Block Party | Bullseye Glass Co. | Bullseye Glass Co

Block Party

The research continues…

I owe this shot to Amy Ferber – one of our favorite party girls!

The second most popular interactive display in Bullseye Gallery’s recent Retrospective exhibition was a set of brightly colored cast-glass wedges. It wasn’t designed with children in mind. It was intended to show the range of possibilities in mixing frits and the gradations related to thickness. Adult visitors have enjoyed looking at the blocks, although some are tentative to touch. Kids not at all. Although typically, the older the child, the more studious the engagement.

I wish I knew what he was thinking for so long before beginning to move the blocks.

The connection with younger kids is instant and magnetic.

Child's flight path: a focus as intent as any raptor.

But what is it that they respond to? Although the colors are undeniably seductive (no, no kid – or adult – tried to eat these little pie-shaped wedges), it seems to be the shapes that first sucked in the kids.

How do they fit together?

Look, Dad, one hand!

Is building stuff one of our deepest drives?  Is it about figuring out how objects relate to other objects? How they all work within a space? I wonder if we should let the kids loose on the Richard Whiteley works?

What happens if another creature enters the Making Space?

This is one of the areas that fascinates me most: how does the presence of others affect our making? Does it disrupt our connection to the material? Or does it add another, more complex quality to the monolog we were just enjoying?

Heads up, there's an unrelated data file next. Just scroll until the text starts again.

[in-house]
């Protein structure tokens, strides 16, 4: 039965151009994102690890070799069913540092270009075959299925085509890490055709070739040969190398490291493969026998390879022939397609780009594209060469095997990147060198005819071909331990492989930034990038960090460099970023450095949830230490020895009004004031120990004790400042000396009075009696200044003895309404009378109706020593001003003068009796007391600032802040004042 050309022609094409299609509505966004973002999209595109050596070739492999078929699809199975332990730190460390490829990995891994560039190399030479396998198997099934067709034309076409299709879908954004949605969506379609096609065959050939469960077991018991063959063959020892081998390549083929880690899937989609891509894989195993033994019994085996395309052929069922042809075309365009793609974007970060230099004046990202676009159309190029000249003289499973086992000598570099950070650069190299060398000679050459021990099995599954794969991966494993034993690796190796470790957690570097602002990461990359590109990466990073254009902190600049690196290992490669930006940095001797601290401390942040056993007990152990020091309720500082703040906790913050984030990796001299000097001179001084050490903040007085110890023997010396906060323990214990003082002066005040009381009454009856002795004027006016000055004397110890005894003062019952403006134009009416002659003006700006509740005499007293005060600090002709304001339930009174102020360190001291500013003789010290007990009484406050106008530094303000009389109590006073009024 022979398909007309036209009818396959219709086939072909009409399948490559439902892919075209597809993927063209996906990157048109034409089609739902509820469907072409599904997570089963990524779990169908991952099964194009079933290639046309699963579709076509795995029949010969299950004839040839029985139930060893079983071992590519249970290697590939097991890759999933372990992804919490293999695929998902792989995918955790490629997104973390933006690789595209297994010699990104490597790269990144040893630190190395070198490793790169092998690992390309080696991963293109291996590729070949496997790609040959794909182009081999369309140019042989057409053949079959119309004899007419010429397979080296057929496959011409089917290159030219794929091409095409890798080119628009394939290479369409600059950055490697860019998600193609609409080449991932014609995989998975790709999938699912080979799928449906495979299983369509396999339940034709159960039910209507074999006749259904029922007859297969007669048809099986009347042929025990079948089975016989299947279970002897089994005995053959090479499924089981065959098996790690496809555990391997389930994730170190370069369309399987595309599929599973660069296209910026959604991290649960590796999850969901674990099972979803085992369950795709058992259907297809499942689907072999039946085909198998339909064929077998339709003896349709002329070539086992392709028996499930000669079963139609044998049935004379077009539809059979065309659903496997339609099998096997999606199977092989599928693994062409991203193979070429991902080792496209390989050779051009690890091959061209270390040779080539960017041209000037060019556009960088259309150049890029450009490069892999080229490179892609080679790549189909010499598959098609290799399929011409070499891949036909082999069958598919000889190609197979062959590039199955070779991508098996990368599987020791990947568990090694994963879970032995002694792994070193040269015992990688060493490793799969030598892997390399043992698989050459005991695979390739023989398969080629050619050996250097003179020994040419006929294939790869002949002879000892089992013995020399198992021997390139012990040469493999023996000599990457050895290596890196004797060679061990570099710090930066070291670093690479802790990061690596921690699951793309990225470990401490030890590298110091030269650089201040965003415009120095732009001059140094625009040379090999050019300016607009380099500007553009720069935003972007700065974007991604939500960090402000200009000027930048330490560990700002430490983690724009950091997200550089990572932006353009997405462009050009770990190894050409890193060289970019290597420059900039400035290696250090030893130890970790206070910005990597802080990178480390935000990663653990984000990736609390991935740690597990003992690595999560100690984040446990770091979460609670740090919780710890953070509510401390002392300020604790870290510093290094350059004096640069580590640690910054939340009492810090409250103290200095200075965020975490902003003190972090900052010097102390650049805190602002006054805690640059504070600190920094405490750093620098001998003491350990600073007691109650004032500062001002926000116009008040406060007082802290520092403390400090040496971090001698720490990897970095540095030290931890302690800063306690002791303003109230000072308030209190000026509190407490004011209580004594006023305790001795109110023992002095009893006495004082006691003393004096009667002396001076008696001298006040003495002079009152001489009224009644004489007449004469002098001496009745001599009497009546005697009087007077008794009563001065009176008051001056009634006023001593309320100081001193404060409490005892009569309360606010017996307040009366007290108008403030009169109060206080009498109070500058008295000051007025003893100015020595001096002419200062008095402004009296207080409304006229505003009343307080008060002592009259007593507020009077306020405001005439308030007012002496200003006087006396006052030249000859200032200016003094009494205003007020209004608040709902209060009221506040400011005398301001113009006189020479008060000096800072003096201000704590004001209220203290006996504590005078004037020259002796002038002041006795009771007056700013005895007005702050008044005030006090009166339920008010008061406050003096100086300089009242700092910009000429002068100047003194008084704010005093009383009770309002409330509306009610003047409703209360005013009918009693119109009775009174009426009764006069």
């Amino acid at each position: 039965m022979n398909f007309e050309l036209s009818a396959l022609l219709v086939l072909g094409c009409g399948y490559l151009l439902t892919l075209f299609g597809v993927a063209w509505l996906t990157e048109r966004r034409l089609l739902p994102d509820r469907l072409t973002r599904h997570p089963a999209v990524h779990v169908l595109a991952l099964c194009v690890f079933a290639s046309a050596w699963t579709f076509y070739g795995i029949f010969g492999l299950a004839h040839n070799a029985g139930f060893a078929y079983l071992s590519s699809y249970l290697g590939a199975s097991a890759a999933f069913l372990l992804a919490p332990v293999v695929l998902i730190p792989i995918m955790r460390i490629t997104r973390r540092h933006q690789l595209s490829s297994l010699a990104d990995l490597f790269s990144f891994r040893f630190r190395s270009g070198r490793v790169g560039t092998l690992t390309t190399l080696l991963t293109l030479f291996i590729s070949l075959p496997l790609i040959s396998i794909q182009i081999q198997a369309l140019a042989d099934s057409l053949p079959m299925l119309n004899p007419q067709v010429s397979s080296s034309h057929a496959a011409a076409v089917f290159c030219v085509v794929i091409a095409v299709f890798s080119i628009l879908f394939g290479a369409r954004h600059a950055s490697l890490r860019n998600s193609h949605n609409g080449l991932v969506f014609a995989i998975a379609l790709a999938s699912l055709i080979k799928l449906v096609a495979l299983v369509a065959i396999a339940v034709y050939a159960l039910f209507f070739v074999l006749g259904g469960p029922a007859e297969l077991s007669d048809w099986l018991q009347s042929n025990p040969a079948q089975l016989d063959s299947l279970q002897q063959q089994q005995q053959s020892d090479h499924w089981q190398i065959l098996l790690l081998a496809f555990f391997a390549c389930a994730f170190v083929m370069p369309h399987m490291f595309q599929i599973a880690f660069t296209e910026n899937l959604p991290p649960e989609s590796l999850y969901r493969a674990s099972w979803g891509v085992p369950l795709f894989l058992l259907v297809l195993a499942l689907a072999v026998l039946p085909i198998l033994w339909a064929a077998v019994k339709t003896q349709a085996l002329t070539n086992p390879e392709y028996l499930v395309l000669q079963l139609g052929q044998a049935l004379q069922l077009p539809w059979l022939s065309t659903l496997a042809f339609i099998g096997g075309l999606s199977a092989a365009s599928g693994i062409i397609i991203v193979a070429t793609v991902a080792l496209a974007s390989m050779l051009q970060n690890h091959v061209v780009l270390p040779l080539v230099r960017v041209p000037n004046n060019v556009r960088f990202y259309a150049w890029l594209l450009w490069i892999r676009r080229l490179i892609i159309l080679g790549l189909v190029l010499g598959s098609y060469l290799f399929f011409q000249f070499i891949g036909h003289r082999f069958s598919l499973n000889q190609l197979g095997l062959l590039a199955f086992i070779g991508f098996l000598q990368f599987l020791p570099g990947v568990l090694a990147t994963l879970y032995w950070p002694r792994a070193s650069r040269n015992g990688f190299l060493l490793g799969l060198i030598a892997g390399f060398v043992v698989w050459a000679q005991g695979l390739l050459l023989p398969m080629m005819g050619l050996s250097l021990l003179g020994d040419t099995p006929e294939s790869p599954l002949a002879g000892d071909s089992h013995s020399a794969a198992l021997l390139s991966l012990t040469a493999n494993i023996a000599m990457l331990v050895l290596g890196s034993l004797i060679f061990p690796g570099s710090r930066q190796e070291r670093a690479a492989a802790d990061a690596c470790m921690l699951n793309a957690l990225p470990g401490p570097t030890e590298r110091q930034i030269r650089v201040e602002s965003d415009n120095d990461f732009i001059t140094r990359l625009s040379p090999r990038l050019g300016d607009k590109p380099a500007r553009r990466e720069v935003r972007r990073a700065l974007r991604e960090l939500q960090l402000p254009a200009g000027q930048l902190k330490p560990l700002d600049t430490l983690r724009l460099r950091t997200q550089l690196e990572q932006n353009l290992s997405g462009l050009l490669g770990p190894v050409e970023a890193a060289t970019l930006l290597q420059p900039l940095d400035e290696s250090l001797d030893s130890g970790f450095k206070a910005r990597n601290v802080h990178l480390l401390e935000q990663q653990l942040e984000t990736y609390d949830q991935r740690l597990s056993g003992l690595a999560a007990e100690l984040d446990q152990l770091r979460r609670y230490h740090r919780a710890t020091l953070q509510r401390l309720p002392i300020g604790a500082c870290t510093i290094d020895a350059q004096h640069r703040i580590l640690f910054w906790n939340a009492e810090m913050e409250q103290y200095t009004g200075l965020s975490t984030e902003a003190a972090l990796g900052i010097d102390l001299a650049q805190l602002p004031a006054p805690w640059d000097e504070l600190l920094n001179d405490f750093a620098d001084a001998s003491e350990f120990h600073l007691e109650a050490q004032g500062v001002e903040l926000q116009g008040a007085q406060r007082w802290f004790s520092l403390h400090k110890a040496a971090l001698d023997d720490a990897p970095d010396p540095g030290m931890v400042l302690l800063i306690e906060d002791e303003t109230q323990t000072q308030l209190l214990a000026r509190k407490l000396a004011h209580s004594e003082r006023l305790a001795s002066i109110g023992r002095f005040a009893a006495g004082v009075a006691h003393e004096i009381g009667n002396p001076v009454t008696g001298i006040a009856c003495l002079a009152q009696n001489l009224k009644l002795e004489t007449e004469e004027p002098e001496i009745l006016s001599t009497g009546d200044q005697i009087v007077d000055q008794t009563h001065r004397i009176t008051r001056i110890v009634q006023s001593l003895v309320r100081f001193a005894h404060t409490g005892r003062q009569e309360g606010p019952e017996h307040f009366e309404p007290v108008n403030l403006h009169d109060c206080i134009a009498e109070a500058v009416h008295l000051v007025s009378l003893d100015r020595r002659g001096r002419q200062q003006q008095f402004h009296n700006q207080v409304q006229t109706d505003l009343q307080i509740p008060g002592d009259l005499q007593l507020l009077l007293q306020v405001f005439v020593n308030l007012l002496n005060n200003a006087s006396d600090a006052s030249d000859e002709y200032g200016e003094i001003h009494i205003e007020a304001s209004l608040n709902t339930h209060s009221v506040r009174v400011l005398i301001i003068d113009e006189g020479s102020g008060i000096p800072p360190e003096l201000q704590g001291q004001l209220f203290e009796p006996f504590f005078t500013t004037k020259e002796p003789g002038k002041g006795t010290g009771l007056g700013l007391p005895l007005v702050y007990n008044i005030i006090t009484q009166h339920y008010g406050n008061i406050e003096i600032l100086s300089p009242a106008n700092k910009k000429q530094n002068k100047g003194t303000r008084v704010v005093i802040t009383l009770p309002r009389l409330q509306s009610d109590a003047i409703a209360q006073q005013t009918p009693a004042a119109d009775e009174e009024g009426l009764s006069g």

If she’s a cute blond…. Is it the end to a budding career in architecture?

Amy, whose son Jackson had spent some time with the Tint Wedge display, mentioned to me later in the evening that he’d very precisely arranged the wedges so that the like surfaces were all aligned (some surfaces are smooth, others have a rough texture). Why was that?

Figuring it out could keep me – happily – busy for the rest of my life.

3 Responses to Block Party

  1. Marjorie says:

    “Nothing is in the mind that was not first in the senses.” (Maria Montessori) These children are in their sensitive period for sensorial exploration and classification. You’ve provided them with an experience that is profoundly engaging.

  2. Lani says:

    As they have me! ;-)

  3. Michelle says:

    Now this, is a beautiful thing!

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